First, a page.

Opinion piece by Stephen Charles, originally published in the Guardian 19th June 2020.

The government’s proposed commonwealth integrity commission will be ‘the weakest and most ineffective such body in this country’

This week’s allegations of systemic branch-stacking and misuse of public money again show the urgent need for stronger anti-corruption measures – not only in Victoria, but federally.

Investigations by 60 minutes and the Age have revealed potentially serious misconduct in the factions and branches of the Victorian Labor party.

The Victorian premier, Daniel Andrews, responded promptly to the initial allegations by sacking former minister Adem Somyurek from cabinet and referring matters to Victoria’s anti-corruption agency, IBAC, and Victoria police for investigation.

Somyuerek denies the branch-stacking allegations.

Over the week the scandal has spread to involve not just Victorian politicians but those at a federal level.Who needs a federal Icac when we’ve got the IntegriBot 5000First Dog on the Moon

There is no agency that can investigate and expose corruption allegations involving federal politicians and the public sector. Many in the community have been campaigning for several years for a national integrity commission.

After the Labor party, the Greens and most – if not all – crossbenchers had indicated support for the establishment of a national integrity commission, in December 2018 the federal attorney general, Christian Porter, announced a commonwealth integrity commission and published a paper providing an overview of his proposed reforms.

Notwithstanding that Australia and the world has since been overwhelmed by the Covid 19 pandemic, and the government has been forced to concentrate on all the problems the virus has brought with it, it is surprising that nothing has been heard in the past 18 months of Porter’s draft bill for a CIC.

Now would have been a very good time for Australians to have had the opportunity to consider what Porter had proposed.

In the months before the last election, as just about everyone is aware, the government spent hundreds of millions of dollars of Australian taxpayers’ money on grants for sports, community safety and rural development programs.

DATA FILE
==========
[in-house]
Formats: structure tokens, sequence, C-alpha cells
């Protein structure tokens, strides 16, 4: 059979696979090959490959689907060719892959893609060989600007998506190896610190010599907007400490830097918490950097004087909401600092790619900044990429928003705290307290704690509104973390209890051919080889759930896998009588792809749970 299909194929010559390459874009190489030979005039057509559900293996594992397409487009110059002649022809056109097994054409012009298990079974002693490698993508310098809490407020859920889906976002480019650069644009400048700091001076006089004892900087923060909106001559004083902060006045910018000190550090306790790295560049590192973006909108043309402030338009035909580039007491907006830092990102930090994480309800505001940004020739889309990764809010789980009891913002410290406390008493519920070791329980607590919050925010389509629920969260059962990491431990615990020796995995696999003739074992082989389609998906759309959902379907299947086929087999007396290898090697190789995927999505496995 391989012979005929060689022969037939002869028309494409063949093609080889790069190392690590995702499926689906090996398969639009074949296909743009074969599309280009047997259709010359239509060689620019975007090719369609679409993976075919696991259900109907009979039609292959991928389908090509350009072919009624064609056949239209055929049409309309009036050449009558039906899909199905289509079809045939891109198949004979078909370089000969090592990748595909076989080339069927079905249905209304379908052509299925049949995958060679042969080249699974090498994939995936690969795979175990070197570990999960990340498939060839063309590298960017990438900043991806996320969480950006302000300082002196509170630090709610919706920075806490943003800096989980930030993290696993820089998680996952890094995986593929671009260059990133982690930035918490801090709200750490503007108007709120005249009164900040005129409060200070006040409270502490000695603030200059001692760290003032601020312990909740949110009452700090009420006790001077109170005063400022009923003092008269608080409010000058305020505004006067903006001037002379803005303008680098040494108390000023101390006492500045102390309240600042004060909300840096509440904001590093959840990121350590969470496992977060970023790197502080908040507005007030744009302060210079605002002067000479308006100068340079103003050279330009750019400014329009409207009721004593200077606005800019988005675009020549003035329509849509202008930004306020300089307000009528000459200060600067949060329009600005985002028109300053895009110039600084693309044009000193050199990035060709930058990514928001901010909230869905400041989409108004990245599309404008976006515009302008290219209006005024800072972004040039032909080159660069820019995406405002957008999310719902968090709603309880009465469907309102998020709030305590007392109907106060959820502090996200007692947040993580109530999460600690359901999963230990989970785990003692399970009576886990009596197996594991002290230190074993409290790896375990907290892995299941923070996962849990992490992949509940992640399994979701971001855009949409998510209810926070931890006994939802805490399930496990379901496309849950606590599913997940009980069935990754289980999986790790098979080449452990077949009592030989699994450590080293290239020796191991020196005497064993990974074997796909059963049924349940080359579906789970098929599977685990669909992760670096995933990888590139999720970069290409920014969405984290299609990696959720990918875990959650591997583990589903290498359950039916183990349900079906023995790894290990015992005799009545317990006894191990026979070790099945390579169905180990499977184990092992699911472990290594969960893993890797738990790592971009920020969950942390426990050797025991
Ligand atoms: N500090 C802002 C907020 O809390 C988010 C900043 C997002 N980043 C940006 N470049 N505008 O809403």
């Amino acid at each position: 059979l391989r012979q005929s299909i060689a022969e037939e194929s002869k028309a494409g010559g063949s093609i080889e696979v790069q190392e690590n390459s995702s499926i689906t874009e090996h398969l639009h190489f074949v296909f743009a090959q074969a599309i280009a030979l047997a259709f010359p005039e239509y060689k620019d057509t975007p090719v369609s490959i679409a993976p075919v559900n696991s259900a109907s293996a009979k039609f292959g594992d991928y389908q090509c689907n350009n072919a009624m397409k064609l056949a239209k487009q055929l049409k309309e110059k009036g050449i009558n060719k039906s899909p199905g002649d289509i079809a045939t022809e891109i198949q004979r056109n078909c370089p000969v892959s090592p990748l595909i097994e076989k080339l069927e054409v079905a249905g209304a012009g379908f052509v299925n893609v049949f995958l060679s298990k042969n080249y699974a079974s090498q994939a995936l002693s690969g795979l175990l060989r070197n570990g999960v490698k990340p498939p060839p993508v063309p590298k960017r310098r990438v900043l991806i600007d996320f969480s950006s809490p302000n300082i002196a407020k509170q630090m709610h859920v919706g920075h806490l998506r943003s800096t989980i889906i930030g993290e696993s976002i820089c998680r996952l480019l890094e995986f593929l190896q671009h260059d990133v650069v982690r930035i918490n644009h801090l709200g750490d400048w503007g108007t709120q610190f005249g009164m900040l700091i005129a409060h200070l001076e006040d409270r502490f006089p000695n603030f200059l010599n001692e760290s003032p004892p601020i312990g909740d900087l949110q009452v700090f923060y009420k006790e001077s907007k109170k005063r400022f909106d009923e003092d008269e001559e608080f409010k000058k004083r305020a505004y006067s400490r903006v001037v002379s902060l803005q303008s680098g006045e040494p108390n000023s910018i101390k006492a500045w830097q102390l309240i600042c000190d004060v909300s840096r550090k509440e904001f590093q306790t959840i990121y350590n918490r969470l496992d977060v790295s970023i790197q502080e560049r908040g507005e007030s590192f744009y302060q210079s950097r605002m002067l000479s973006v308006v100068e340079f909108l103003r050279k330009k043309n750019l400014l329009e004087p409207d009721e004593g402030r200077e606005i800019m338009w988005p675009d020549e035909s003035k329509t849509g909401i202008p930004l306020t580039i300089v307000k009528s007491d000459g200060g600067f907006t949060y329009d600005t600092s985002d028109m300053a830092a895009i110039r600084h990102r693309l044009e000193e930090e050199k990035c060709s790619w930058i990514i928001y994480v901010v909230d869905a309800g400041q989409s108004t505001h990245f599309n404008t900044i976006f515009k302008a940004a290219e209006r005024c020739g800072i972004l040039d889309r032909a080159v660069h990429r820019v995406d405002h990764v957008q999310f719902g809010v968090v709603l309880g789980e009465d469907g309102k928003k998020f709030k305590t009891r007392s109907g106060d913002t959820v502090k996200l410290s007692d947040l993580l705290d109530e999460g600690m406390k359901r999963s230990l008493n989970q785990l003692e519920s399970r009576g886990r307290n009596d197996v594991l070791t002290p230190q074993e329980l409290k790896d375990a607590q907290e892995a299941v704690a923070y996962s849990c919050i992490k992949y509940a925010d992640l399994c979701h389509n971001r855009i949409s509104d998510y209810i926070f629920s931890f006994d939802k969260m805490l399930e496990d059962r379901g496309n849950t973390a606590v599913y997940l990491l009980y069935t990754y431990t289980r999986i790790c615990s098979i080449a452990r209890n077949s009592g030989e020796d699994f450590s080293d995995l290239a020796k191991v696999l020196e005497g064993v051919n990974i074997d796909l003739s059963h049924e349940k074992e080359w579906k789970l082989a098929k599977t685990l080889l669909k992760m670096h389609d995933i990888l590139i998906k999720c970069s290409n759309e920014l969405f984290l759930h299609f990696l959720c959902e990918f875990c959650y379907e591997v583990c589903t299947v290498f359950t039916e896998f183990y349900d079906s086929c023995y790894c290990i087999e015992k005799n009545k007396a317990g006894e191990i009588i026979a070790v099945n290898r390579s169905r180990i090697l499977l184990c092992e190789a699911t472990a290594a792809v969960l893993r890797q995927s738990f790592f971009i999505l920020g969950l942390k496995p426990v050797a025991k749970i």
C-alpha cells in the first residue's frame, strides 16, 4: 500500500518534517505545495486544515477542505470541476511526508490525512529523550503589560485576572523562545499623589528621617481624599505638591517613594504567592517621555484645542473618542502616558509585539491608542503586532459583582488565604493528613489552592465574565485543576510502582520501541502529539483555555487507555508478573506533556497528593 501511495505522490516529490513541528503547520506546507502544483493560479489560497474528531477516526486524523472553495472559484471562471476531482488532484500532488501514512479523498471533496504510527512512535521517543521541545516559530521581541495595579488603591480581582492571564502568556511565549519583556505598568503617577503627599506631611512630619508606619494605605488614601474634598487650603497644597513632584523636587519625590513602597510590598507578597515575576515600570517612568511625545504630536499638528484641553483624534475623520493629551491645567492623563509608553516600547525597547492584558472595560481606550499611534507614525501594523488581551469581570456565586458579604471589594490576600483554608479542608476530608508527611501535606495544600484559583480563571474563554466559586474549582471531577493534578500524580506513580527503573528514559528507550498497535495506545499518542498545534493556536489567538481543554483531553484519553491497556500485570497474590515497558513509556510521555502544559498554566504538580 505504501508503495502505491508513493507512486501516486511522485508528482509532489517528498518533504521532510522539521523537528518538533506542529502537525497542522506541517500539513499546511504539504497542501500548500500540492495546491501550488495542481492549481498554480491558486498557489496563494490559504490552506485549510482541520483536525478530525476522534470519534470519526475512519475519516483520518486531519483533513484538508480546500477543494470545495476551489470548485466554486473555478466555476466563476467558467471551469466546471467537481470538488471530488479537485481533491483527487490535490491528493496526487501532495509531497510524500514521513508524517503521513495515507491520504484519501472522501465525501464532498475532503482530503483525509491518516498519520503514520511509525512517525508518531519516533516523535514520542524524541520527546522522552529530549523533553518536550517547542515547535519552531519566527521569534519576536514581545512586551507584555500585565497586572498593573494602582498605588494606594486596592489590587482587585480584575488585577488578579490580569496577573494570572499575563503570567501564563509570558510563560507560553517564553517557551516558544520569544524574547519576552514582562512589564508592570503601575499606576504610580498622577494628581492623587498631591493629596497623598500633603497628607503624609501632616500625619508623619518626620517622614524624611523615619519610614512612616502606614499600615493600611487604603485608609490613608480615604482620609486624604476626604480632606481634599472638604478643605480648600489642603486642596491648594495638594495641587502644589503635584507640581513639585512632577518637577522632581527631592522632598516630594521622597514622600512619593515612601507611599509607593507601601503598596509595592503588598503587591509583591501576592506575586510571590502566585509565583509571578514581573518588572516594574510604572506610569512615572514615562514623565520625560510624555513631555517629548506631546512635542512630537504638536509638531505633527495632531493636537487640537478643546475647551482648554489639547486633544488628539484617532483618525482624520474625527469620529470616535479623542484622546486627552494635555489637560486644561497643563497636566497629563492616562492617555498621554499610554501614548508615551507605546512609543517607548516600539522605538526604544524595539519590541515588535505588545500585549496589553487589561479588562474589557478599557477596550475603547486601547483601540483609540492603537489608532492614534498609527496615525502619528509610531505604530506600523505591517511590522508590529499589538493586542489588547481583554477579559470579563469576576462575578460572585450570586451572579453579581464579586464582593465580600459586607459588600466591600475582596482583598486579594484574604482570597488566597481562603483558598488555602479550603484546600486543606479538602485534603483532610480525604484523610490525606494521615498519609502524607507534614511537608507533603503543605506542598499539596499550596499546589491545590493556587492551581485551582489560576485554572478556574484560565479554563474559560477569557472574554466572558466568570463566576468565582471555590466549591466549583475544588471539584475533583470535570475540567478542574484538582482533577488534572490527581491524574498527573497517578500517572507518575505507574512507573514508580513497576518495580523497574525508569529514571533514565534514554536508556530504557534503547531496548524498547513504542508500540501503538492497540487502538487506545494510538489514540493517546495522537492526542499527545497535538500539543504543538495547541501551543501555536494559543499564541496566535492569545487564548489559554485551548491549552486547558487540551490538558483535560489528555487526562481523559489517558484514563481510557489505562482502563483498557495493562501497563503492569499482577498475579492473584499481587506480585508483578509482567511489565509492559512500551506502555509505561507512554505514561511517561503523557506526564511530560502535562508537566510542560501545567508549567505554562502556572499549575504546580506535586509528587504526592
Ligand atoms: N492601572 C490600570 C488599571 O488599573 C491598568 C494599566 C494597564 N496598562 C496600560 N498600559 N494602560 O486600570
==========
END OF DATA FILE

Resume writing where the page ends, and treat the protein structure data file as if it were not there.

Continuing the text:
The auditor general was asked to investigate the sports program in particular, and his report found that there was evidence of a distribution bias in in the award of grant funding. In other words, that the grants were used to give the Coalition an advantage in the coming federal election. Not only was this called out by many as political corruption, but leading constitutional lawyers described it as unlawful and unconstitutional as being having been made without the required parliamentary appropriation.

Government ministers, from the prime minister, Scott Morrison, down, repeatedly said nothing wrong had happened, the minister concerned was just doing her job properly. The relevance of all this and the explanation for Porter’s silence on his proposed CIC can be seen by reference to the nature of that body; for as explained by Porter’s paper in December 2018 it would have no jurisdiction to investigate the sports rorts, any inquiry would be conducted in secret, and there would be no public report of any investigation.

For like reasons if there were an attempt to investigate the Somyurek affair in the proposed CIC there would be no public hearing and no report in the unlikely event of any inquiry being allowed to start.

Porter surely does not want to release his draft bill because he does not want to expose the flaws in its design. Unless it departs dramatically from the model exposed 18 months ago, it will be the weakest and most ineffective such body in this country, with no right to call itself an integrity commission at all.

• The Hon Stephen Charles AO QC is a board member of the Centre for Public Integrity and the Accountability Round Table, and a former judge of the Victorian court of appeal